Make Happiness Abundant In Life With Self-Love
The most difficult thing to do in life is to look at yourself and think about three different things you love about you. Try doing it now. Challenging right? Some might ask why it’s important to do this. The problem is that many of us think it’s not a necessity when it is – or that we are simply too busy.
Make Happiness With Yourself First
This is the thing. You need to make peace in your head first and clear your headspace. Self-love and focus are the tools you need to be able to work more productively. Letting go of the pressure we put on ourselves to be the best – striving for perfection. It’s unrealistic and exhausting. And you are NOT too busy to do this.
Perfectionism is a fantasy.
Pride and ego are even worse. They encourage us to push ourselves to unknown limits. Growth is good, but not when it’s at your expense and you’re losing health. Most of the time, we’re driven to succeed and get it all right – every single time. What happens when you make a mess? You shoot yourself down with bullets of self-criticism and negative self-talk. This creates a negative downward spiral and makes your life seem dull.
I know, because I do it too and we’re all too tough on ourselves. This is only a reminder to yourself of what you could’ve done better. Studies suggest that perfectionists are more prone to getting illnesses, both physical and mental and that self-compassion is what will help stop this.
The sooner you start to concentrate on this, the sooner you’ll experience and make happiness constant.
Self-Love Is Just Like Oxygen
You need to live and breathe love into your body and soul. However, it also means knowing your limitations and accepting them and then setting boundaries. You can only start helping others when you help you. That means expressing your boundaries and limits to others without fear. You never want to overextend yourself.
Besides, being perfect is really boring! Being raised in the Western world doesn’t help either, not when you’re conditioned to believe that being obsessed with how perfect you are is the right way to be.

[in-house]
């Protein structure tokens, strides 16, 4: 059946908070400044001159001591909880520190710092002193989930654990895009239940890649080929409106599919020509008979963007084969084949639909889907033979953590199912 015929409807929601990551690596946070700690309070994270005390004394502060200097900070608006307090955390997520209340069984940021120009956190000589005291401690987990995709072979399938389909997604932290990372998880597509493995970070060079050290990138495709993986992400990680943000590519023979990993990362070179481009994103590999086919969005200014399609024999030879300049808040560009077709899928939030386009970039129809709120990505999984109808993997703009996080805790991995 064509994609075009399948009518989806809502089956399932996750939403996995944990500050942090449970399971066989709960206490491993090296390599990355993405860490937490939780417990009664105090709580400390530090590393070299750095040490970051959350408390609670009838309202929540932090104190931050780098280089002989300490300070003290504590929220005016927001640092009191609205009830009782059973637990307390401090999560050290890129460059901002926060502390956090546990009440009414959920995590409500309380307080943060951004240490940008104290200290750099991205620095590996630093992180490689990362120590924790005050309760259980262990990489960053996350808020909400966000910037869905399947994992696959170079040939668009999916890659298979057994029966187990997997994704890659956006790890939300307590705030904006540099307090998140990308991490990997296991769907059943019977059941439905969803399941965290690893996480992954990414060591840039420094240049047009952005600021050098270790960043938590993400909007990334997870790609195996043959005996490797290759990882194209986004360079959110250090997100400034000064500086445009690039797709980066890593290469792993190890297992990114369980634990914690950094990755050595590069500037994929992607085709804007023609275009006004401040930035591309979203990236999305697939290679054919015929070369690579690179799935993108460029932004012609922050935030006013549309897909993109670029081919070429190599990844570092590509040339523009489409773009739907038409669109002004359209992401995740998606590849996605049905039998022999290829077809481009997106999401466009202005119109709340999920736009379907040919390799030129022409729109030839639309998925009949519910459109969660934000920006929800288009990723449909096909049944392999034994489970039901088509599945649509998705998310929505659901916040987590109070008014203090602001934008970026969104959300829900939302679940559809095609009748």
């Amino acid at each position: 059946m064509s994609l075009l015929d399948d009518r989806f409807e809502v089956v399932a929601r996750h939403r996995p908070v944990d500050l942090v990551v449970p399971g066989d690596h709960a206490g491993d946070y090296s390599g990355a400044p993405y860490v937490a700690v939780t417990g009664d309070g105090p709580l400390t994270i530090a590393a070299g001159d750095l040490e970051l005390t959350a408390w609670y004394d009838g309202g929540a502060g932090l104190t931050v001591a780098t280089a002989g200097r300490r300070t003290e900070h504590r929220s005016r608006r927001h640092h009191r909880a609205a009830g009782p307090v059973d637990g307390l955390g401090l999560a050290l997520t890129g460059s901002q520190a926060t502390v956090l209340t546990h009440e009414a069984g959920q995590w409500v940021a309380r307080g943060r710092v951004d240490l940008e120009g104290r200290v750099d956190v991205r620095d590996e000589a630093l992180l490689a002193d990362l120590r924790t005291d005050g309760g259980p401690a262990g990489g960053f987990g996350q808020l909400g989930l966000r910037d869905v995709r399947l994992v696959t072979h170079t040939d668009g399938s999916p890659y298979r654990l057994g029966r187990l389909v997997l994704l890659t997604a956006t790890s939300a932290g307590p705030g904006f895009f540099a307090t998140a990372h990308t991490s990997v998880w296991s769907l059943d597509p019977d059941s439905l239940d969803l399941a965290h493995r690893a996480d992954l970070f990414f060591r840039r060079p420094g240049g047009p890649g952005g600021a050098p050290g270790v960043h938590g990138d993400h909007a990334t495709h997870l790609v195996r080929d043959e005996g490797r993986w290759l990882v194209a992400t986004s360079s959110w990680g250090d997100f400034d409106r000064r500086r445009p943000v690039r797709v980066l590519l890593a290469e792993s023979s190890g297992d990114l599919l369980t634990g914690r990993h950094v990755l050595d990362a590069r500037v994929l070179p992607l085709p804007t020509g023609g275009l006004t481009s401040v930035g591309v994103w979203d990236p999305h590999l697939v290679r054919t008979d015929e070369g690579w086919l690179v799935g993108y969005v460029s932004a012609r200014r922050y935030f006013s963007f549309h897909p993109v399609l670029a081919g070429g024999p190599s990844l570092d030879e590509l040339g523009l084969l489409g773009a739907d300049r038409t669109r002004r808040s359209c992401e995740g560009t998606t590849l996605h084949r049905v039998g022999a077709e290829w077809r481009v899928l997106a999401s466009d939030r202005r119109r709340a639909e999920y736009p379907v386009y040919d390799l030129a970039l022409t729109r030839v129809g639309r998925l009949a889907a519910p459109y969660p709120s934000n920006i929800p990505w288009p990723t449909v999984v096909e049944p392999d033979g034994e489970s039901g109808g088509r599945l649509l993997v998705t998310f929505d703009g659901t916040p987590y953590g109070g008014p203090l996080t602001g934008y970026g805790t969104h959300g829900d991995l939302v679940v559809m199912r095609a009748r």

Let’s be realistic for a minute. To be perfect all the time is not natural and will be a bad thing in the long term. It’s basically as bad as smoking or being obese because you’re being proactive about it.
Moreover, research has found that lifespan, irritable bowel syndrome, fibromyalgia, eating disorders, depression, and suicidal tendencies are all some of the most serious disorders linked to perfectionism.
Making Happiness With Imperfection
The only way you’re going to find sustained happiness is through your mistakes and embracing imperfection.
You deserve better than beatings of criticism. Happiness is something we as humans are entitled to, otherwise what’s the point of living?
Also, you need to resist the temptation to beat yourself up. It’s like you’re bullying yourself – this must stop because it’s a nasty and mean reflex that only drags you down. Whether or not your mistake was big or small from spilling your tea, or missing a deadline or messing up a routine.
From missing a deadline to dropping a teaspoon on the floor. Anybody who strives to be perfect will constantly give themselves a hard time over the most unexpected things. It’s all about easing up on yourself and self-love is not something you have or don’t either. You can learn to manifest it.
Self-Compassion To Make Happiness
Research shows that having more self-compassion builds resilience, even when there is so much adversity and chaos around you. The facts show that you’ll become more willing to help others, listen more and absorb better. Basically, your coping mechanism will skyrocket.
But what is it, exactly? Thank you for the work of Prof. Neff, Sbarra and colleagues who define self-compassion as a construct that encompasses three components:
- “self-kindness (i.e., treating oneself with understanding and forgiveness),
- recognition of one’s place in a shared humanity (i.e., the acknowledgment that people are not perfect and that personal experiences are part of the larger human experience),
- and mindfulness (i.e., emotional equanimity and avoidance of overidentification with painful emotions).”
The bottom line: Just be kinder to yourself. Be warm and courteous and understand that we’re meant to feel failure, uncertainty, and inadequacy at times. Rather than criticizing yourself for it, just learn from it.
This won’t happen to you overnight, but with small steps every day a lot can change.
Train Your Brain
With anything in life, it requires you to train your body. The same as you when you train your body in the gym. No chance that you will be able to lift a heavyweight the first few sessions. Profs. Neff and Germer who works at Harvard Medical School in Boston, MA says that when you combine mindfulness with self-compassion. You are able to develop a technique called ‘Mindful Self-Compassion […] Training,’ which they have tested in clinical trials with amazing results.
These researchers state that ‘self-compassion is about being kind to yourself in the midst of suffering and it that it will change. Then, mindfulness entails opening up to suffering with spacial awareness and that it will too change.
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